SAN FRANCISCO — At this annual gathering of more than 20,000 Earth and space scientists, press conferences offered by the organizers feature scientists discussing everything from Mars rovers whiffing methane to Christmas lights visible from space. One press conference that has for a few years had a recurring slot at the fall meeting of the American Geophysical Union is the state of changes in the Far North.
Here’s some highlights from that and a few of thousands of science bites offered at the fall meeting of the American Geophysical Union. The meeting is held every December in San Francisco.
The dark waters of the entire Arctic Ocean have absorbed the sun’s rays at a rate that has increased five percent since 2000, detectors on satellites have shown. No other place on Earth is showing a similar increase in absorbing solar radiation, said Norman Loeb of NASA’s Langley Research Center.
The Beaufort Sea north of Alaska and western Canada has absorbed heat at a much greater rate than the Arctic Ocean as a whole. Sea ice melting in greater amounts in June, July and August allows the ocean to capture heat that would have otherwise bounced off ice.
Scientists also found ocean temperatures near the surface are increasing one degree Fahrenheit per decade in the Chukchi Sea northwest of Alaska. That is one of the fastest rates measured on the planet.
Recent short-term measurements are even more extreme. In Bering Strait west of Wales, the sea-surface temperature in August 2014 was more than 7 degrees warmer than the average for the last 30 years. This fall, UAF researcher Russell Hoscroft reported ocean temperatures in the Gulf of Alaska were warmer than any his team had measured in the previous 16 years.
Since 2000, the Arctic Ocean has lost 541,000 square miles of what scientists call multi-year ice that has survived more than one summer and is more than nine feet thick. Newer, thinner ice has re-filled that space in winter. Because the younger ice will melt more quickly, “we’re set up to lose a lot more ice now,” said Walt Meier, a sea ice expert with NASA’s Goddard Space Flight Center. At its peak coverage in September 2014, sea ice coverage on top of the globe was the sixth lowest since satellite observations became possible in 1979.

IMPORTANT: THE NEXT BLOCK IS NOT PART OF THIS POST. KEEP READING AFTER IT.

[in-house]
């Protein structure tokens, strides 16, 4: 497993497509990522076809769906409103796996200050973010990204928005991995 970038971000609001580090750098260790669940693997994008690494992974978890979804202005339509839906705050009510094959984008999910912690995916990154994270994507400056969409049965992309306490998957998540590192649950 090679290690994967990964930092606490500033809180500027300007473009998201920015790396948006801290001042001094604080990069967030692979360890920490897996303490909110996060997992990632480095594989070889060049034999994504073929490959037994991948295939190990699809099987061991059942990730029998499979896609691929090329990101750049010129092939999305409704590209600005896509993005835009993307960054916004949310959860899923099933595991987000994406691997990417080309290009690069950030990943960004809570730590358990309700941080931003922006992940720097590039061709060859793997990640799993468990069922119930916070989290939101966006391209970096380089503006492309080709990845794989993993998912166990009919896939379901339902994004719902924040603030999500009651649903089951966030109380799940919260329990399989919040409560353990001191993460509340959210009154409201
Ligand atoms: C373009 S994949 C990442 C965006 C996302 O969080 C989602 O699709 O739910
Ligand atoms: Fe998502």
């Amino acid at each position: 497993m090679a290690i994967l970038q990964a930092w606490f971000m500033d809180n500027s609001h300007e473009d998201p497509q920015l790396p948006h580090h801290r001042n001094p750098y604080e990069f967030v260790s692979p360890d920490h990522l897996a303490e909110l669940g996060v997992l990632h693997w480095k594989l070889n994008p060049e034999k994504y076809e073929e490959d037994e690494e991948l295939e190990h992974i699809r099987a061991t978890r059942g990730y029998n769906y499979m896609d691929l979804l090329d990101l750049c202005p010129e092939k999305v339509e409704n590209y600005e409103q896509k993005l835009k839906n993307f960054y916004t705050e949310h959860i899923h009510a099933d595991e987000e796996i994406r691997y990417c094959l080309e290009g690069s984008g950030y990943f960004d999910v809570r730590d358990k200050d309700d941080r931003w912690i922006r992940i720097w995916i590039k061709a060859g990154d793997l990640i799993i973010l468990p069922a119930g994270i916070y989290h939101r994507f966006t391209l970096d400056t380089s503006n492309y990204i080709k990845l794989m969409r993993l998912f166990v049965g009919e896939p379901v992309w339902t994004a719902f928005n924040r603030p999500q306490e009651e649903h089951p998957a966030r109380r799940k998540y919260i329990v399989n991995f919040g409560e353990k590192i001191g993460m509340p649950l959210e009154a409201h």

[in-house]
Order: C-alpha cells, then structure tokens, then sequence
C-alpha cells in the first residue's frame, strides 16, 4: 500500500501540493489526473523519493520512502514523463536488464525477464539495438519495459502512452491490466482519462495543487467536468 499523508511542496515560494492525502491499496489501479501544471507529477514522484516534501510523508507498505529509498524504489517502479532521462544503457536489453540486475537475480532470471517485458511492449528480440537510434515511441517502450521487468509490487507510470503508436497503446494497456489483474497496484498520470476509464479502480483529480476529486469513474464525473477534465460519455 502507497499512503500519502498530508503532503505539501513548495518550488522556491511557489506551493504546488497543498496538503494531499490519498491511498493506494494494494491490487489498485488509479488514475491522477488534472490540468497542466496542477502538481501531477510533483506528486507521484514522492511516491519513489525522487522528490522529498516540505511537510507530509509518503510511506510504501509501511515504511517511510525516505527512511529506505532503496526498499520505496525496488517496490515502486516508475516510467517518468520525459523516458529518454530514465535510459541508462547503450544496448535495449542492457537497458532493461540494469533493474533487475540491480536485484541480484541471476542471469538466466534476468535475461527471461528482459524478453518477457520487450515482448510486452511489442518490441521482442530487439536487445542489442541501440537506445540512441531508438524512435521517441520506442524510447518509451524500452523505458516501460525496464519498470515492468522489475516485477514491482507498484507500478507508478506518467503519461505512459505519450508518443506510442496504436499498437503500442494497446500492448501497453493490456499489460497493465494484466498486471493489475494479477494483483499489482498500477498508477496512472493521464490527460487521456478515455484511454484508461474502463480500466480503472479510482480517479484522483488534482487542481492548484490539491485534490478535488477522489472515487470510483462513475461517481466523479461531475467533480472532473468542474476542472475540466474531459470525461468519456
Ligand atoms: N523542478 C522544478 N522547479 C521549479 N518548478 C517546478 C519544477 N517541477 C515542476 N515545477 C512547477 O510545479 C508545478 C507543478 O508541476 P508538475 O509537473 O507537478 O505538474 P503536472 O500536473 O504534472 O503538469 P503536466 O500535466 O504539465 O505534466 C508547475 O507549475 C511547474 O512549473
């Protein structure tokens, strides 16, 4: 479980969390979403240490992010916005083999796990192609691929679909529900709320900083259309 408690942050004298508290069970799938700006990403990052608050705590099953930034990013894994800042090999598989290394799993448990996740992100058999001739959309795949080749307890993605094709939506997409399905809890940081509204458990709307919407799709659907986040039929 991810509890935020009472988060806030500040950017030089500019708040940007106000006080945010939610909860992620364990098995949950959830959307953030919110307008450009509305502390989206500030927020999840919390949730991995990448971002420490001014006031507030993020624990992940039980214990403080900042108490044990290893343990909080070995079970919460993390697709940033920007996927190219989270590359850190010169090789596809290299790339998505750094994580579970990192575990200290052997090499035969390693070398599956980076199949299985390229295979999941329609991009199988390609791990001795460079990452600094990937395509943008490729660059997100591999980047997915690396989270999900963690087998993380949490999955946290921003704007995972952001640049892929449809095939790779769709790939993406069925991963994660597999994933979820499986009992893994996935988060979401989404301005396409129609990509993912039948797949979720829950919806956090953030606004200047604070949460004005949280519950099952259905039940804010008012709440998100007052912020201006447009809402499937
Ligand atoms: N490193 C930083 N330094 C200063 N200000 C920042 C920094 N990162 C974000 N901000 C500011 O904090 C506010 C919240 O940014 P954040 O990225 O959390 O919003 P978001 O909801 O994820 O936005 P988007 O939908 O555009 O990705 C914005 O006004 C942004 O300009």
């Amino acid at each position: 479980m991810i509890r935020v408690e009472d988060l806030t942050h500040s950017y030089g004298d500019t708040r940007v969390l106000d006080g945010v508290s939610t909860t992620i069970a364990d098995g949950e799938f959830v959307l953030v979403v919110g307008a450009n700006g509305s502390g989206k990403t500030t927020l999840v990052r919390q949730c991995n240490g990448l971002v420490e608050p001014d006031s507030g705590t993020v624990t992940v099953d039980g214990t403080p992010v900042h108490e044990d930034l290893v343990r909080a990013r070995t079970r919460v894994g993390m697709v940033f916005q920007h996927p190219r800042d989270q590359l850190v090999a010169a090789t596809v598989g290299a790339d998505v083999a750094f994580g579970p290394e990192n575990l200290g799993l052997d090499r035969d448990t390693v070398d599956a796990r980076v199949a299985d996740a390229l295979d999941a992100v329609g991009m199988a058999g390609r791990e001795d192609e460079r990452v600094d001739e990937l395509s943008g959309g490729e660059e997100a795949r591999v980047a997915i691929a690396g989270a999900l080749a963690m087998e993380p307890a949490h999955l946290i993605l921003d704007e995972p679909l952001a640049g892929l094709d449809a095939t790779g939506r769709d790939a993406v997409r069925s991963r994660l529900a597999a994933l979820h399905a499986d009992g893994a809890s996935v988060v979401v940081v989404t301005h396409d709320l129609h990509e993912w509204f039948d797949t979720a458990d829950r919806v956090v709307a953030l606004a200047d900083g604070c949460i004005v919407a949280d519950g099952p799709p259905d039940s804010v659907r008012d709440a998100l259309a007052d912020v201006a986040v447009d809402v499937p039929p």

Tied to a lack of sea ice and warmer temperatures, the weight of tundra vegetation increased by a whopping 20 percent during the last three decades worldwide north of the Arctic Circle, an area about three times as large as Europe.
A revelation that surprised reporters: in 2014 the Greenland ice sheet showed no overall loss of ice mass. The island retained its bulk because of more snow accumulation in some areas and less melt in others, said Marco Tedesco of the National Science Foundation. This news came a day after scientists revealed they found lakes buried by snow on Greenland and an “aquifer” of free water beneath the ice lining the southeast and northwest coasts. All that water may be ripening Greenland for extreme melting.
Some changes in the Arctic, such as Greenland ice remaining stable, were not dramatic in 2014, but scientists said the overall warming trend is unmistakable.
Martin Jeffries, a sea-ice expert who worked at UAF’s Geophysical Institute before taking his diplomatic skills to Washington, D.C. said he hopes people don’t need yearly catastrophes to realize a long-term shift is underway.
Jeffries, now Arctic Science Advisor for the Office of Naval Research, said he hopes one thing comes out of the U.S.’s two-year assignment in
2015 leading the Arctic Council, a political entity focusing on the Arctic.
“Maybe we can raise awareness that we are an Arctic nation and the Arctic does matter to what people in Alaska call the Lower 48.”
Since the late 1970s, the University of Alaska Fairbanks’s Geophysical Institute has provided this column free in cooperation with the UAF research community. Ned Rozell is a science writer for the Geophysical Institute. His employers have sent him to the fall meeting of the American Geophysical Union each year since 1999.